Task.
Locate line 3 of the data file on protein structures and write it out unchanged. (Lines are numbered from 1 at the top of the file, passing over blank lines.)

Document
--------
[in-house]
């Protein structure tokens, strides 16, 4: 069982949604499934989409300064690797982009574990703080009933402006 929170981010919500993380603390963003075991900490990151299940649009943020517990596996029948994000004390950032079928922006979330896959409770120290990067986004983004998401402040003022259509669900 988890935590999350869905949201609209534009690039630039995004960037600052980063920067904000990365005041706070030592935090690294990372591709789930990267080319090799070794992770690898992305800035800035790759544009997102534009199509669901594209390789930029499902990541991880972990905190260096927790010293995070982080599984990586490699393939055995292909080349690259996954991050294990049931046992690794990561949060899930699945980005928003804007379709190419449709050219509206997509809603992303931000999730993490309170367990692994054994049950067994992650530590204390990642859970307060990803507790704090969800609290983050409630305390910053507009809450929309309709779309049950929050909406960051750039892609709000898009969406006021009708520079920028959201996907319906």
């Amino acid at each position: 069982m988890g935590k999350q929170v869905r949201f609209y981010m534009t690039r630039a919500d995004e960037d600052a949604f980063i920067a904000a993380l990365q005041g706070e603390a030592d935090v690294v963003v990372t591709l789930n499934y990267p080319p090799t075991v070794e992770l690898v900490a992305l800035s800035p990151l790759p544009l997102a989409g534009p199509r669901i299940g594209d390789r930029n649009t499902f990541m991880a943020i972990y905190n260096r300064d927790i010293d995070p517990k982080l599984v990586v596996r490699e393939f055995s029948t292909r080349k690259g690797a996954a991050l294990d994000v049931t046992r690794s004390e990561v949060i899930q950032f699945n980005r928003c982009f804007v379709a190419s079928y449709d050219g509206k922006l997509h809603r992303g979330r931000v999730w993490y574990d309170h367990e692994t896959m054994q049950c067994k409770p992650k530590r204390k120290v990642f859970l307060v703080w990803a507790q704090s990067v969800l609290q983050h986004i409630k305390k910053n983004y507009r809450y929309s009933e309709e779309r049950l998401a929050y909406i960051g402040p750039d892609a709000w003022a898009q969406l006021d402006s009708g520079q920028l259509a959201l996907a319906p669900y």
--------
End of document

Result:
């Amino acid at each position: 069982m988890g935590k999350q929170v869905r949201f609209y981010m534009t690039r630039a919500d995004e960037d600052a949604f980063i920067a904000a993380l990365q005041g706070e603390a030592d935090v690294v963003v990372t591709l789930n499934y990267p080319p090799t075991v070794e992770l690898v900490a992305l800035s800035p990151l790759p544009l997102a989409g534009p199509r669901i299940g594209d390789r930029n649009t499902f990541m991880a943020i972990y905190n260096r300064d927790i010293d995070p517990k982080l599984v990586v596996r490699e393939f055995s029948t292909r080349k690259g690797a996954a991050l294990d994000v049931t046992r690794s004390e990561v949060i899930q950032f699945n980005r928003c982009f804007v379709a190419s079928y449709d050219g509206k922006l997509h809603r992303g979330r931000v999730w993490y574990d309170h367990e692994t896959m054994q049950c067994k409770p992650k530590r204390k120290v990642f859970l307060v703080w990803a507790q704090s990067v969800l609290q983050h986004i409630k305390k910053n983004y507009r809450y929309s009933e309709e779309r049950l998401a929050y909406i960051g402040p750039d892609a709000w003022a898009q969406l006021d402006s009708g520079q920028l259509a959201l996907a319906p669900y």